BOISE, Idaho (AP) -- For Boise State President Bob Kustra, the decision to part ways with the Big East and rejoin the Mountain West ultimately came down to predictable revenue, conference stability and the opportunity for the football team to cash in on its growing national brand.
Kustra announced Monday that Boise State was backing out of its commitment to join the faltering Big East, opting instead to keep the Broncos football team and its other athletic programs in the Mountain West.
Boise State's decision was made easier by the Mountain West's own ambitions, a new television contract for football games and a willingness to give Boise State a few special perks. Ultimately, Boise State and the MWC reached a deal that was too tempting to pass up and rewards the football team for its success and popularity.
"I was committed to the Big East decision and thought it was a good decision," Kustra told reporters Wednesday. "But this thing started changing, and then it became a different matter. That's where the Boise State and the Mountain West come together for this very innovative approach."
The centerpiece of the deal, and a provision unique to Boise State among its MWC peers, is the ability for the Broncos to negotiate its own television deal for all home games. Boise State will work with the MWC to sign a broadcast deal with the top networks that provides the best exposure and revenue for the school, Kustra said.
Money from that deal will go to the Mountain West, then distributed back to Boise State and other teams in a bonus plan. For example, the MWC will pay Boise State $300,000 if a game at Bronco Stadium is televised nationally by ESPN, ESPN2, NBC, CBS or Fox, and another $200,000 if that game is played on Saturdays.
The MWC also has agreed to 50/50 split with Boise State — or any other league team — the revenue paid for making it to a BCS bowl game.
Ultimately, those financial incentives and giving Boise State the flexibility to control its own television destiny were more appealing than anything the Big East was prepared to offer, Kustra said. The Big East has yet to renegotiate its television deal, creating even more uncertainty for the Broncos and its perennially powerful football team.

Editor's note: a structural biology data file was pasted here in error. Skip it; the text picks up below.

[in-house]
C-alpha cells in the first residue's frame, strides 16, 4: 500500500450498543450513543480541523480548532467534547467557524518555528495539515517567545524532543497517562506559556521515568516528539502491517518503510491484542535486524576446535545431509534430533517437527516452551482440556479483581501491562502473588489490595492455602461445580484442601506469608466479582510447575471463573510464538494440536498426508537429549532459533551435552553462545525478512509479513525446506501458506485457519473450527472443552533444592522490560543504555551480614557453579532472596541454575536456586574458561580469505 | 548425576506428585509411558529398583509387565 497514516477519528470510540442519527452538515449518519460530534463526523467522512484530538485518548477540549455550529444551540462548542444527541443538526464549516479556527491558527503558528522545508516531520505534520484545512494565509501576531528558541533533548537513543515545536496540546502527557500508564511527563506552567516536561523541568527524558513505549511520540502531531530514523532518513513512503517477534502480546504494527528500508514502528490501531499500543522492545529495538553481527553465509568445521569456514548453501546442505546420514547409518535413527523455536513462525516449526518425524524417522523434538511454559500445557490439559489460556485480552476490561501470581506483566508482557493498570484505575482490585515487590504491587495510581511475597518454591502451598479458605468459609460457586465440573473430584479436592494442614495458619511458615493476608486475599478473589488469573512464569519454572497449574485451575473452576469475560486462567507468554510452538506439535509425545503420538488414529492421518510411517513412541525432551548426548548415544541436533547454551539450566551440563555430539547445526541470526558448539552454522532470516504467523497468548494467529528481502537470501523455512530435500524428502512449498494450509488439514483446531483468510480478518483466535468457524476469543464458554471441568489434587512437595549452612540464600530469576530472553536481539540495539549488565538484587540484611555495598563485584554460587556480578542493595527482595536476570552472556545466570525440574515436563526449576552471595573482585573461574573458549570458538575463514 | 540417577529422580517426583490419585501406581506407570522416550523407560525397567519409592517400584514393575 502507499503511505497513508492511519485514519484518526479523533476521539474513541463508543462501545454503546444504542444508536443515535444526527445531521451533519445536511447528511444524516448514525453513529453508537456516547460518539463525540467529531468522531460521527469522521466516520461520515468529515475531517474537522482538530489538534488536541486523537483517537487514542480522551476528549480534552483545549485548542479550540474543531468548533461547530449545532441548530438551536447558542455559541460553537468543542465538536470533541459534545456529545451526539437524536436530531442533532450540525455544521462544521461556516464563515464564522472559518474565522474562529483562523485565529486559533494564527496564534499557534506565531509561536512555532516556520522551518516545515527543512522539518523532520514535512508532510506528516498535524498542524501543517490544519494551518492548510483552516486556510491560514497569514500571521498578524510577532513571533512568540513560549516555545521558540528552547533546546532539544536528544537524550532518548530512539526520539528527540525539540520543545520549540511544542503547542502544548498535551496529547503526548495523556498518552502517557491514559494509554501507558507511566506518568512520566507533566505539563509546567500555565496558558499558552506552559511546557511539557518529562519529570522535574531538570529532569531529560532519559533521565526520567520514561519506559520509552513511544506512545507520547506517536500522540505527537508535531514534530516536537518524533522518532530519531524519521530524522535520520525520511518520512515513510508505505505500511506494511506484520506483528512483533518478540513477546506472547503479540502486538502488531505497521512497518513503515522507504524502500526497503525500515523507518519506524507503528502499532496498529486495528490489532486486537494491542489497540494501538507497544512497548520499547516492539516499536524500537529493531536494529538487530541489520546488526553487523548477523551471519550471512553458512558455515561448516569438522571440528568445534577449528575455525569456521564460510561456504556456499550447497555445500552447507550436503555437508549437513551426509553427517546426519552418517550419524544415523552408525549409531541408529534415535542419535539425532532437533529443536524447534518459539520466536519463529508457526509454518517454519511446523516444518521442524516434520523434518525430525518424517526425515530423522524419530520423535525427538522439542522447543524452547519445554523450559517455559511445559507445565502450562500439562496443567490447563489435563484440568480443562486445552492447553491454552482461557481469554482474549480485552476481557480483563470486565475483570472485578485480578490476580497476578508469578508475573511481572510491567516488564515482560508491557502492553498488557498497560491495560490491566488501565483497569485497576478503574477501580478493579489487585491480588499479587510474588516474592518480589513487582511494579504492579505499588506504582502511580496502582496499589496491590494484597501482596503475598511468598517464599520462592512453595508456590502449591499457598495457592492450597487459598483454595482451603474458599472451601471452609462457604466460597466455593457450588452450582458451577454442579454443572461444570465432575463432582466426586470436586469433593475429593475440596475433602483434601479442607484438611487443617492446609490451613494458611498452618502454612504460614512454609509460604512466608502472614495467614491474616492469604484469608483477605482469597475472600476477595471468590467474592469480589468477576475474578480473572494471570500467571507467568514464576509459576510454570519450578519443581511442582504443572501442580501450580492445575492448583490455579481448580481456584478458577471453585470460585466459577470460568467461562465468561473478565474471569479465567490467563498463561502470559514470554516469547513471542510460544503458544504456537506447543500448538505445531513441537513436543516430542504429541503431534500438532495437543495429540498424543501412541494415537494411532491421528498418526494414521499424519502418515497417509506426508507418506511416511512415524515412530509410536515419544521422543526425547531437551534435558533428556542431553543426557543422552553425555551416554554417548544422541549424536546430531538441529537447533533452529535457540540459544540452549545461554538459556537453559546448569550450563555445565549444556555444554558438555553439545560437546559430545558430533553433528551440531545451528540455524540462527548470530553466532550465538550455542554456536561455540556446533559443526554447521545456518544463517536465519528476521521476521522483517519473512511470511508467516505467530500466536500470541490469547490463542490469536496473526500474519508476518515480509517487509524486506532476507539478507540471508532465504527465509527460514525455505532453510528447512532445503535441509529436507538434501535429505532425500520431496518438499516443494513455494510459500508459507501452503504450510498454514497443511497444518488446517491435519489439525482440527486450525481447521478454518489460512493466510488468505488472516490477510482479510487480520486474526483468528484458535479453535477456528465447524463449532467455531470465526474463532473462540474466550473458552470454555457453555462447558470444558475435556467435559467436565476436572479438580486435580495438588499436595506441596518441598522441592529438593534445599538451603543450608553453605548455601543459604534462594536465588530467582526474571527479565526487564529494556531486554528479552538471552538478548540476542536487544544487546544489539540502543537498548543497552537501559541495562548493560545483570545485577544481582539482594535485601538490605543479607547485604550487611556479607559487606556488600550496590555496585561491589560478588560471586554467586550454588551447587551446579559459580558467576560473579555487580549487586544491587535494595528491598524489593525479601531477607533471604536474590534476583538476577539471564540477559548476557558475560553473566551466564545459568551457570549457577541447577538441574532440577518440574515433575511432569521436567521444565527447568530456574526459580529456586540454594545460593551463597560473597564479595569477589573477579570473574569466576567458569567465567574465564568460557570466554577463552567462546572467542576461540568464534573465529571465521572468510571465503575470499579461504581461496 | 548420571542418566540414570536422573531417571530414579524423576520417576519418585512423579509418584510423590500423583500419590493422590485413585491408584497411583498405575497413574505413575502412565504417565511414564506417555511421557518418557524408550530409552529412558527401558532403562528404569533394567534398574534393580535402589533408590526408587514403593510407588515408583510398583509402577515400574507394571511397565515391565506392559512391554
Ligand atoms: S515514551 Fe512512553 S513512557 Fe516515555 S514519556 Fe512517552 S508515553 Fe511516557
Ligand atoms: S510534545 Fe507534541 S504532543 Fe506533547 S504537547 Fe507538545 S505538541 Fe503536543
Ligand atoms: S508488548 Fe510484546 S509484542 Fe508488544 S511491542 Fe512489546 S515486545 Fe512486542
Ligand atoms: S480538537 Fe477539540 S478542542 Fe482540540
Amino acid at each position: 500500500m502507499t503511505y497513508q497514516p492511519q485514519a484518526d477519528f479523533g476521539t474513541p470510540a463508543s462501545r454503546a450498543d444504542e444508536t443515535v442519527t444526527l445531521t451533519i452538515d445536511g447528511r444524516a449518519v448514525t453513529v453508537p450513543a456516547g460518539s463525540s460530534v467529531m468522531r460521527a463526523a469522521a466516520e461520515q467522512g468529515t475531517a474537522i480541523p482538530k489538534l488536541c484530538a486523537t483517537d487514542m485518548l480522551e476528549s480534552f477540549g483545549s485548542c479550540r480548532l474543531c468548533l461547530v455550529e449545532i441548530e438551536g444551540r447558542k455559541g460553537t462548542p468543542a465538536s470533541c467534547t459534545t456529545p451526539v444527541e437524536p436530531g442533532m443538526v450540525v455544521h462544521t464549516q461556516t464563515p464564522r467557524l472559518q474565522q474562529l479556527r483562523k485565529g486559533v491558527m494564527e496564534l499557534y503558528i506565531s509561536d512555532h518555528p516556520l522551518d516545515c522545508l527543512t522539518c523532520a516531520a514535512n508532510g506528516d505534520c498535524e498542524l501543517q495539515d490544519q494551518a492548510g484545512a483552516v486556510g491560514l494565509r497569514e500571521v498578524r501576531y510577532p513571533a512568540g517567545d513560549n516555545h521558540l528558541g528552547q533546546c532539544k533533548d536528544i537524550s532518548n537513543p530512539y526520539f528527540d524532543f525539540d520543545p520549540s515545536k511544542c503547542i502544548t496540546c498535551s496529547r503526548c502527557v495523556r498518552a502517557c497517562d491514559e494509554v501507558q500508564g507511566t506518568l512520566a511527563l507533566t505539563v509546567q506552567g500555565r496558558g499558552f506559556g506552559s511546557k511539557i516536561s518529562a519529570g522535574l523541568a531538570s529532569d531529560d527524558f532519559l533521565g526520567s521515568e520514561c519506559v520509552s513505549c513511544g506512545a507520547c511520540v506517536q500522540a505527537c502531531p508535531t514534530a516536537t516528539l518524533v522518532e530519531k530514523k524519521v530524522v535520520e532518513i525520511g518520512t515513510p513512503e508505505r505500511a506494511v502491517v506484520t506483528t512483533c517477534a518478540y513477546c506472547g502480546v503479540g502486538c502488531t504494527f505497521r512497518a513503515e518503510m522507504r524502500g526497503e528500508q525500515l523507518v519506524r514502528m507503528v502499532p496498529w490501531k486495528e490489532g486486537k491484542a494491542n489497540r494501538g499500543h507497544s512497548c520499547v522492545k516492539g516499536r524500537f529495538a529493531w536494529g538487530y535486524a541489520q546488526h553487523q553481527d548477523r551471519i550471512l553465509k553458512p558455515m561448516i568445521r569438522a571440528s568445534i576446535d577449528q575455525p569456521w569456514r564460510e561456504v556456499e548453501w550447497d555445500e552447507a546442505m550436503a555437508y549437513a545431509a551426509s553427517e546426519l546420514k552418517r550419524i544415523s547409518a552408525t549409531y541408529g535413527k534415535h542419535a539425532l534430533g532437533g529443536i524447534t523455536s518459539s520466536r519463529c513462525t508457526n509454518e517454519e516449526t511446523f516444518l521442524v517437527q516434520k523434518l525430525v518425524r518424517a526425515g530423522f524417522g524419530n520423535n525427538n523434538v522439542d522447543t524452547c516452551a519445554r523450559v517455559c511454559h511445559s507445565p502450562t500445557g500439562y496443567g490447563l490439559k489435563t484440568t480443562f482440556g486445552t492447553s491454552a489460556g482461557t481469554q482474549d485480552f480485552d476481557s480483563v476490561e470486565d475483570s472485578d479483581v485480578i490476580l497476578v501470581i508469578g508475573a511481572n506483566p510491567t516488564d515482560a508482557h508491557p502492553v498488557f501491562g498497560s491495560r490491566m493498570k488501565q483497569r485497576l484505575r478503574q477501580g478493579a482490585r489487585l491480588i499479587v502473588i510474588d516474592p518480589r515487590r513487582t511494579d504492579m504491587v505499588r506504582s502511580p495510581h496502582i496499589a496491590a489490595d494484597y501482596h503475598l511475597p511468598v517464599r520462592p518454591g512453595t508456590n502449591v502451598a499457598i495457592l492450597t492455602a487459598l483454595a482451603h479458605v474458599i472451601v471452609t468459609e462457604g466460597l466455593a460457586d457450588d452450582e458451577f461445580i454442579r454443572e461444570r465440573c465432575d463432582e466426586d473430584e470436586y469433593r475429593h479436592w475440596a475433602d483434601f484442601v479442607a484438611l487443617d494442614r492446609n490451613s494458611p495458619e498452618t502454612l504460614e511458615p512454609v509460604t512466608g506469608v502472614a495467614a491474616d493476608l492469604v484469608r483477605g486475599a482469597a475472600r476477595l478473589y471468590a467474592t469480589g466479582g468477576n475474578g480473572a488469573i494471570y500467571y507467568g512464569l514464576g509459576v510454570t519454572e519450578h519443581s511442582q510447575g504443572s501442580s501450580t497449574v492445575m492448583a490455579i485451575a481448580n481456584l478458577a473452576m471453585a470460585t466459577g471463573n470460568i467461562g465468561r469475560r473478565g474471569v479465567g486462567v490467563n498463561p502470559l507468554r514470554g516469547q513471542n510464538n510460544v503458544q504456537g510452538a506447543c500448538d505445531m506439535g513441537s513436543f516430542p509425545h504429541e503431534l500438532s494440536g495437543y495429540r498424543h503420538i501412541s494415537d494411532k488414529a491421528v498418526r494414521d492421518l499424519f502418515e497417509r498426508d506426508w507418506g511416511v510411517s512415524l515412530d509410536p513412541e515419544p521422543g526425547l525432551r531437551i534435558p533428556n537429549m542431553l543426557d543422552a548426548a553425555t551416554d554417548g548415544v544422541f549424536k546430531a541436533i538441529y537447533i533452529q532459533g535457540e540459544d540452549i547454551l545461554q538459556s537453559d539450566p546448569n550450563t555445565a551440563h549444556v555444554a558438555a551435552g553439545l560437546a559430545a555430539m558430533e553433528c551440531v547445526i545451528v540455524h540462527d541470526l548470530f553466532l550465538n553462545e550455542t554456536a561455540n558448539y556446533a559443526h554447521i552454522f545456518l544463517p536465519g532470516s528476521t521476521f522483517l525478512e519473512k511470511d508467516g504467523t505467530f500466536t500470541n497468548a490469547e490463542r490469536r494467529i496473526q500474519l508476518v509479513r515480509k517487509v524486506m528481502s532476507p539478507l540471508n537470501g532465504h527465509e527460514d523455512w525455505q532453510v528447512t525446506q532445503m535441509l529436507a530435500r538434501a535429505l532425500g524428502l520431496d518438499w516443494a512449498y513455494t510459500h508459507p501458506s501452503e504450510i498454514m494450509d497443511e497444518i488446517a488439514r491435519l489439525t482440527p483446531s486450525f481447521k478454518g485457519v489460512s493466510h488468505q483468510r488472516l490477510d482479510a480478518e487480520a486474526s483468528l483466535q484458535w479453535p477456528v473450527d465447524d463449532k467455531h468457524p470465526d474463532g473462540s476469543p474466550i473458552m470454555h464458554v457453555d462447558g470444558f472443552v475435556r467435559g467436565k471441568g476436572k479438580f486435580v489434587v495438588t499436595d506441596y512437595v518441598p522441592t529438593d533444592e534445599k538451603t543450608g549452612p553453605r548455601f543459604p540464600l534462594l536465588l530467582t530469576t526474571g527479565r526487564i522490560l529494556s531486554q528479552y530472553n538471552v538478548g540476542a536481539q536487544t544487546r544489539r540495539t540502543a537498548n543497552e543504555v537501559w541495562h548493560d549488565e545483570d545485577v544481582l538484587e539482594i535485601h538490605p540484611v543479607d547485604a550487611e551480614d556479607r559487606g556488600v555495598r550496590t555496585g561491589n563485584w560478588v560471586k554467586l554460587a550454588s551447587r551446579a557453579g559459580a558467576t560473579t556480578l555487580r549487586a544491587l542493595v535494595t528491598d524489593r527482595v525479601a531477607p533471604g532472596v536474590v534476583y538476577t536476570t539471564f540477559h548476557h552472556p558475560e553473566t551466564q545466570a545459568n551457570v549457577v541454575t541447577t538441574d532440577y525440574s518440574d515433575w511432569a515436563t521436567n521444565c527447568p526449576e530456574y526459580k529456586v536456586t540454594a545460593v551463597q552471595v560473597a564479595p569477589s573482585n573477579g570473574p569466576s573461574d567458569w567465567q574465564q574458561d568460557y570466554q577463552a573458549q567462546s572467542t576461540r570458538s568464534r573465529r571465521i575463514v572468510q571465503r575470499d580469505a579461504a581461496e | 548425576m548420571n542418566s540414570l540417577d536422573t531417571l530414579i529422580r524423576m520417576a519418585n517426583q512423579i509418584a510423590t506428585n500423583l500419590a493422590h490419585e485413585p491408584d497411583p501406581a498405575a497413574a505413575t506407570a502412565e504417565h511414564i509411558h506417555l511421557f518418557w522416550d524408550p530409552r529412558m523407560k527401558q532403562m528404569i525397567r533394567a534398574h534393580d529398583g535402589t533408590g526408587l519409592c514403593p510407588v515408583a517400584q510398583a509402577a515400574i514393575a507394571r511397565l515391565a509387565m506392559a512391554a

"We started hearing that there was interest in Boise State as a media property separate and apart from the other conferences," Kustra said. "I think that's when we realized there was an opportunity here. When the networks speak so clearly about the importance of Boise State University's football program and what it means to them, then that had a large role to play in moving these conversations forward.
"When one school like Boise State over the last 10 years rises up as we have, it does put you in a position where you have to lay the cards on the table and acknowledge you have a property here that can not only be valuable for the individual school, but for the entire conference," Kustra said.
Now, Boise State athletic director Mark Coyle will work with other MWC schools to redo the Broncos 2013 schedule, which included home games with Big East programs like Louisville and Rutgers.
School officials will also begin negotiating the costs associated with leaving the Big East and the Big West, which until last week was the new conference for men's and women's basketball and other Broncos teams.
The exit fee for the Big East is $5 million, but Kustra said the contract has language that could lessen that amount. Under the new arrangement, the MWC has agreed to pay up to $3 million toward those exit fees. Kustra said he expects to honor the Big West contract and its $1.5 million exit fee.
Boise State will give the Mountain West 11 members next season, along with Fresno State, Nevada, New Mexico, San Jose State, Utah State, Colorado State, Air Force, Wyoming, UNLV and Hawaii for football-only. Mountain West Commissioner Craig Thompson said he has also had discussions with other western schools about joining. If the conference gets to at least 12 members, it likely will hold a football championship game.
Another result of the Boise State deal is the MWC agreeing to give San Diego State the first option to rejoin. San Diego State is still part of the Big East and has until Jan. 31 to decide what to do, according to the agreement.
ESPN is owned by The Walt Disney Co.; NBC is controlled by Comcast Corp.; CBS is a division of CBS Corp.; Fox is a unit of News Corp.